I have been one of the most loyal followers of cricket for almost two decades now. I simply love the game: every version of it (and no, IPL is NOT cricket) and I have grown up worshipping some of the players of my generation like Laxman, Dravid and my childhood favourite, Azharuddin while nurturing ambitions of being involved in the game professionally. Not to mention some of the classic rivalries in our era, be it the Ashes or India-Pakistan had me glued to the screen for hours. I have also witnessed some of the greatest moments in cricket for an Indian fan: the World Cup win in 2011, the T20 Championship in 2007 and the Champions Trophy in 2013. Finally I have been privileged enough to watch some of the best individual performances ever in history: Sachin Tendulkar’s Sharjah storm against Australia, VVS Laxman’s gritty innings against Australia at Eden Gardens, Sehwag’s triple century against Pakistan, Shikhar Dhawan’s delightful test debut and most recently Rohit Sharma’s one-day double century.
Which brings me to the India-Australia bilateral series that ended on Saturday, with India clinching it 3-2. It’s been a strange series, with records tumbling and both teams making it a habit of chasing down scores well beyond 300. Yes, it’s great for the spectators in the ground to see the ball flying off into the stands every over; yes, it’s great for the viewers sitting in their living rooms/pubs cheering each boundary and yes, it’s great for the administrators/sponsors who can rake in the mullah.
But is it good for the game in the long term? I seriously doubt that. If there is a ten-year-old kid watching the match, would this series inspire him to become a bowler? Chances are he would have recurrent nightmares of Ishant Sharma.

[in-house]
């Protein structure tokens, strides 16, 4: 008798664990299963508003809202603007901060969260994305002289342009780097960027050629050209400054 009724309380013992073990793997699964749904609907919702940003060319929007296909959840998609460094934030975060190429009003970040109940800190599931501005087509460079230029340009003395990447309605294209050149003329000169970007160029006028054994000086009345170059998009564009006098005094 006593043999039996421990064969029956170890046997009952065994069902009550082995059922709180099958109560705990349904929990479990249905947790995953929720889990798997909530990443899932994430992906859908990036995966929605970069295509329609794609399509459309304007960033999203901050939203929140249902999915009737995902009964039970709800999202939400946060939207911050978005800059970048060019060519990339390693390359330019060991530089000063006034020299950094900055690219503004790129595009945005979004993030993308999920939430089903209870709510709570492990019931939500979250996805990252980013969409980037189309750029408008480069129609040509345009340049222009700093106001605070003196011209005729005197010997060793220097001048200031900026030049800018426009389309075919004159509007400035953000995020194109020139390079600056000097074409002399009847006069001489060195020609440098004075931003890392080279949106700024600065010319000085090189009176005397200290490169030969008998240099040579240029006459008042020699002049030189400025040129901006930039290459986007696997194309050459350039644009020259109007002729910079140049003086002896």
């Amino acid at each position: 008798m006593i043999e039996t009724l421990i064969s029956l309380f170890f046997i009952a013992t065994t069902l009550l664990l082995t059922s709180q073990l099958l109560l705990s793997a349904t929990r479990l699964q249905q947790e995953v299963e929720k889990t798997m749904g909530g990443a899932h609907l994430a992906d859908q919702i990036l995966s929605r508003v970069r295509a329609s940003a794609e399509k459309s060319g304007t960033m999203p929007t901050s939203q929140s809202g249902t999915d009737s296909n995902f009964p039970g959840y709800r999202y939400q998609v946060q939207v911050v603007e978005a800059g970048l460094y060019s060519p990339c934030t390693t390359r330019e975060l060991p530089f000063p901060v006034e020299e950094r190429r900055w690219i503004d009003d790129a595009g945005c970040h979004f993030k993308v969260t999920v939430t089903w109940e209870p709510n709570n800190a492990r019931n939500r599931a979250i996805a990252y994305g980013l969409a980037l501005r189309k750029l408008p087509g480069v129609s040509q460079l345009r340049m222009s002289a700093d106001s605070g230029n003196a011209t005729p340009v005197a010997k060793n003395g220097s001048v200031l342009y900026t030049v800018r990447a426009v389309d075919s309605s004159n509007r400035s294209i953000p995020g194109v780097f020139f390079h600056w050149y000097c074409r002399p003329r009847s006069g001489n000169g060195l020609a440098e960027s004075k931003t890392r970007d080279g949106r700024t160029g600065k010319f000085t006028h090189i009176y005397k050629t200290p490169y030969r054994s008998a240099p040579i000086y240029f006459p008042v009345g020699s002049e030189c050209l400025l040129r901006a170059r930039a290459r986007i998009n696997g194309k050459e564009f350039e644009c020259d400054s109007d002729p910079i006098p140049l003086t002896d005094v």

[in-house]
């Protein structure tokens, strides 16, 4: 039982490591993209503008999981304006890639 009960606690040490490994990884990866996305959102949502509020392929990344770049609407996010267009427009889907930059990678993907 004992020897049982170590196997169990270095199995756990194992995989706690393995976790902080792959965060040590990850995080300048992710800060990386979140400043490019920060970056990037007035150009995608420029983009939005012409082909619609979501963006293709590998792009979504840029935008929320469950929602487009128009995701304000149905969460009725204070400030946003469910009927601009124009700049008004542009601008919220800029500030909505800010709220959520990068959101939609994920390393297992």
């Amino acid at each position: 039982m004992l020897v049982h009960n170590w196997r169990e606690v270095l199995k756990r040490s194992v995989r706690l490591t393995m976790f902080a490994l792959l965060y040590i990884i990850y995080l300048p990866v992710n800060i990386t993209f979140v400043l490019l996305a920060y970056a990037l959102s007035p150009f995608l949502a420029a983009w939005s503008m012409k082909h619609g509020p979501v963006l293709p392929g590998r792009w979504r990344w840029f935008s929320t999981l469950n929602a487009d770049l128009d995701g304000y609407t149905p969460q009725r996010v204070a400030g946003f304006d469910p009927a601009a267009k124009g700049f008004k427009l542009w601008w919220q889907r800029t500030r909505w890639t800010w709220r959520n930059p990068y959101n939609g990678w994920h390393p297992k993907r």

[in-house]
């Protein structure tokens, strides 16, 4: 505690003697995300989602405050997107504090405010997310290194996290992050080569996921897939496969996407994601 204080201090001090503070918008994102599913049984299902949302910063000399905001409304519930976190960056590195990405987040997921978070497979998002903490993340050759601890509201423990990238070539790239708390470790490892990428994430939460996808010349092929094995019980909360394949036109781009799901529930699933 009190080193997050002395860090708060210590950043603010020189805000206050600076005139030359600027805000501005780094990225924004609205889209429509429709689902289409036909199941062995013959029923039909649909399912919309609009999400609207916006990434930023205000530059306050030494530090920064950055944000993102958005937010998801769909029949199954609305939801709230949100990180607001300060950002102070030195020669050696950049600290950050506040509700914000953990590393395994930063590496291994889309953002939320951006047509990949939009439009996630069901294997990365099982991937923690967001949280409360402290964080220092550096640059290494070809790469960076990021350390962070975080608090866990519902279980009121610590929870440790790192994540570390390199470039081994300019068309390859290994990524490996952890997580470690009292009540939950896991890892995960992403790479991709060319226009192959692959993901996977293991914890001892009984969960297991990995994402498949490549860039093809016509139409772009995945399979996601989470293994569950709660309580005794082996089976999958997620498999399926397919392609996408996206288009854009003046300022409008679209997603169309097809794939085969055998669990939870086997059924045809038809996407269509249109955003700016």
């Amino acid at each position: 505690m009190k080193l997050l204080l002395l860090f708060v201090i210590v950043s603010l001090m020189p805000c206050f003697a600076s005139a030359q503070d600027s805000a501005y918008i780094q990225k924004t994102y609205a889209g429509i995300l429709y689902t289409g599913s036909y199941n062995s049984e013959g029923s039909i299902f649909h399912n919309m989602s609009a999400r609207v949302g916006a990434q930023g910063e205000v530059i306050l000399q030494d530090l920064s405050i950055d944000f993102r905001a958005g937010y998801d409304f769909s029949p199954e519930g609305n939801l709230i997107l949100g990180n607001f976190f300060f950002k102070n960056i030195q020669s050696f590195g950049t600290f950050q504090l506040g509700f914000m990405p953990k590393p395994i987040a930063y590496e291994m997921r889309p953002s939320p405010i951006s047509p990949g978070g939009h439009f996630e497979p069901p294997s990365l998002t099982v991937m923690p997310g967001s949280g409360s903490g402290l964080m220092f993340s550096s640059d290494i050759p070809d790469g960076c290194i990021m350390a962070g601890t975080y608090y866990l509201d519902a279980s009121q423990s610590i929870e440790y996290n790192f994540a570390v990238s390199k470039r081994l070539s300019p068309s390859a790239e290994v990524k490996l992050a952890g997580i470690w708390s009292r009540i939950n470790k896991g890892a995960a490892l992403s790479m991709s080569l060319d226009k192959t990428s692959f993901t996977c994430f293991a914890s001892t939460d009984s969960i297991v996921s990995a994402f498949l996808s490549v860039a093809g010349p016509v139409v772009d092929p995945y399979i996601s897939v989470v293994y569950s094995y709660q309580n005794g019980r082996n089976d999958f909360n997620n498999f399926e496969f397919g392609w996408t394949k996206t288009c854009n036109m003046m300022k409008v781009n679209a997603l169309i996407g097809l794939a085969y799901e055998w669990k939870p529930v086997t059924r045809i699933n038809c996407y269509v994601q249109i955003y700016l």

As a sincere follower of the game, I can only shudder to imagine what will happen to it ten years down the line, when bowlers get replaced by bowling machines and there is no contest between the bat and the ball and when each team will play eleven batsmen just to ensure 1000-run ODIs.
I had embraced the dynamics of the game from being a five-day Test match to a 50-over game to a 20-over game. I had accepted that more money and glamour would encourage more young people to take up cricket professionally and I had even looked away when corruption and match-fixing scandals raised their ugly heads, choosing to believe that the game was still sacrosanct despite these aberrations.
But what I see now scares me. I still want to cherish the sheer intimidation of the Waqar Younis-Wasim Akram duo, the guile of Shane Warne/Muttiah Muralidharan or the persistence of Anil Kumble. I still want India to produce world class bowlers who can hold their own in international conditions and I still like to watch a good contest rather than new batting milestones.
I still want to watch cricket as I have known cricket and as I have loved cricket which seems to be endangered now…